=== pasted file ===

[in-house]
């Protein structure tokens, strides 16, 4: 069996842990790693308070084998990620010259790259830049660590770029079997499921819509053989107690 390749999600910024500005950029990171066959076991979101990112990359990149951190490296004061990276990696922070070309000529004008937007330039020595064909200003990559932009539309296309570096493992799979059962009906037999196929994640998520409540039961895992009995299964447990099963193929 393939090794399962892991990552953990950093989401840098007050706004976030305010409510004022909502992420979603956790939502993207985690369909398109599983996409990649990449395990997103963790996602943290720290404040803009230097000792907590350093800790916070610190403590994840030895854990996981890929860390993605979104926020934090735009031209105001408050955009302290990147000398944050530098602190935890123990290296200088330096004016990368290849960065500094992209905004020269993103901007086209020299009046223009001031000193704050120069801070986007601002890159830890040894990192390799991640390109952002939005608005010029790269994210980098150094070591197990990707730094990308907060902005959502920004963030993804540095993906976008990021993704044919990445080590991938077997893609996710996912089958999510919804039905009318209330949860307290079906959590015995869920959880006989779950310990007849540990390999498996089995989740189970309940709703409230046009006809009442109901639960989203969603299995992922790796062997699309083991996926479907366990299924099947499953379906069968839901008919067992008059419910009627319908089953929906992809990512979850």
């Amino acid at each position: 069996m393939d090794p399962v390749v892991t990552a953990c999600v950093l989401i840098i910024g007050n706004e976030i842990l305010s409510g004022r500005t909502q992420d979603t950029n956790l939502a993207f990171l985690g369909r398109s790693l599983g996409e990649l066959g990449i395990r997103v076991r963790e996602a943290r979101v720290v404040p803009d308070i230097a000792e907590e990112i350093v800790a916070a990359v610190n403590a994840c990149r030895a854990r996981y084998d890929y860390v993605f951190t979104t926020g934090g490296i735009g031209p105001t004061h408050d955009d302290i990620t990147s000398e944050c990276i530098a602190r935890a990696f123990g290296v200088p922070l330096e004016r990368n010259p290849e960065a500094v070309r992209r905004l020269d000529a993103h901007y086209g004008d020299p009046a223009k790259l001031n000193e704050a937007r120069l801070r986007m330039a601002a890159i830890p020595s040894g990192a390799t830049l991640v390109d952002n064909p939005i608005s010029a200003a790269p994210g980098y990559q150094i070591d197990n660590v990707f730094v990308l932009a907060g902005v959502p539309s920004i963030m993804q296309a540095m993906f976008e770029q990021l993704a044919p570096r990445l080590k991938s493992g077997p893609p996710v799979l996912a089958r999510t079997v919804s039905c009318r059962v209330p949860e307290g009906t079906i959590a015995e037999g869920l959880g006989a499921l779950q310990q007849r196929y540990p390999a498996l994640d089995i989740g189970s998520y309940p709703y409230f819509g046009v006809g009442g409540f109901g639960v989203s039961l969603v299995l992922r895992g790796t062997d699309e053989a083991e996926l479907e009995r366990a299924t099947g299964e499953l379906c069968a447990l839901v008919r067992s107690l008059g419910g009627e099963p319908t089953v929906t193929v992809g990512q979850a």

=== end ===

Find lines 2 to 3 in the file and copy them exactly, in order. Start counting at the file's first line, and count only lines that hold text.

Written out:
């Protein structure tokens, strides 16, 4: 069996842990790693308070084998990620010259790259830049660590770029079997499921819509053989107690 390749999600910024500005950029990171066959076991979101990112990359990149951190490296004061990276990696922070070309000529004008937007330039020595064909200003990559932009539309296309570096493992799979059962009906037999196929994640998520409540039961895992009995299964447990099963193929 393939090794399962892991990552953990950093989401840098007050706004976030305010409510004022909502992420979603956790939502993207985690369909398109599983996409990649990449395990997103963790996602943290720290404040803009230097000792907590350093800790916070610190403590994840030895854990996981890929860390993605979104926020934090735009031209105001408050955009302290990147000398944050530098602190935890123990290296200088330096004016990368290849960065500094992209905004020269993103901007086209020299009046223009001031000193704050120069801070986007601002890159830890040894990192390799991640390109952002939005608005010029790269994210980098150094070591197990990707730094990308907060902005959502920004963030993804540095993906976008990021993704044919990445080590991938077997893609996710996912089958999510919804039905009318209330949860307290079906959590015995869920959880006989779950310990007849540990390999498996089995989740189970309940709703409230046009006809009442109901639960989203969603299995992922790796062997699309083991996926479907366990299924099947499953379906069968839901008919067992008059419910009627319908089953929906992809990512979850």
């Amino acid at each position: 069996m393939d090794p399962v390749v892991t990552a953990c999600v950093l989401i840098i910024g007050n706004e976030i842990l305010s409510g004022r500005t909502q992420d979603t950029n956790l939502a993207f990171l985690g369909r398109s790693l599983g996409e990649l066959g990449i395990r997103v076991r963790e996602a943290r979101v720290v404040p803009d308070i230097a000792e907590e990112i350093v800790a916070a990359v610190n403590a994840c990149r030895a854990r996981y084998d890929y860390v993605f951190t979104t926020g934090g490296i735009g031209p105001t004061h408050d955009d302290i990620t990147s000398e944050c990276i530098a602190r935890a990696f123990g290296v200088p922070l330096e004016r990368n010259p290849e960065a500094v070309r992209r905004l020269d000529a993103h901007y086209g004008d020299p009046a223009k790259l001031n000193e704050a937007r120069l801070r986007m330039a601002a890159i830890p020595s040894g990192a390799t830049l991640v390109d952002n064909p939005i608005s010029a200003a790269p994210g980098y990559q150094i070591d197990n660590v990707f730094v990308l932009a907060g902005v959502p539309s920004i963030m993804q296309a540095m993906f976008e770029q990021l993704a044919p570096r990445l080590k991938s493992g077997p893609p996710v799979l996912a089958r999510t079997v919804s039905c009318r059962v209330p949860e307290g009906t079906i959590a015995e037999g869920l959880g006989a499921l779950q310990q007849r196929y540990p390999a498996l994640d089995i989740g189970s998520y309940p709703y409230f819509g046009v006809g009442g409540f109901g639960v989203s039961l969603v299995l992922r895992g790796t062997d699309e053989a083991e996926l479907e009995r366990a299924t099947g299964e499953l379906c069968a447990l839901v008919r067992s107690l008059g419910g009627e099963p319908t089953v929906t193929v992809g990512q979850a």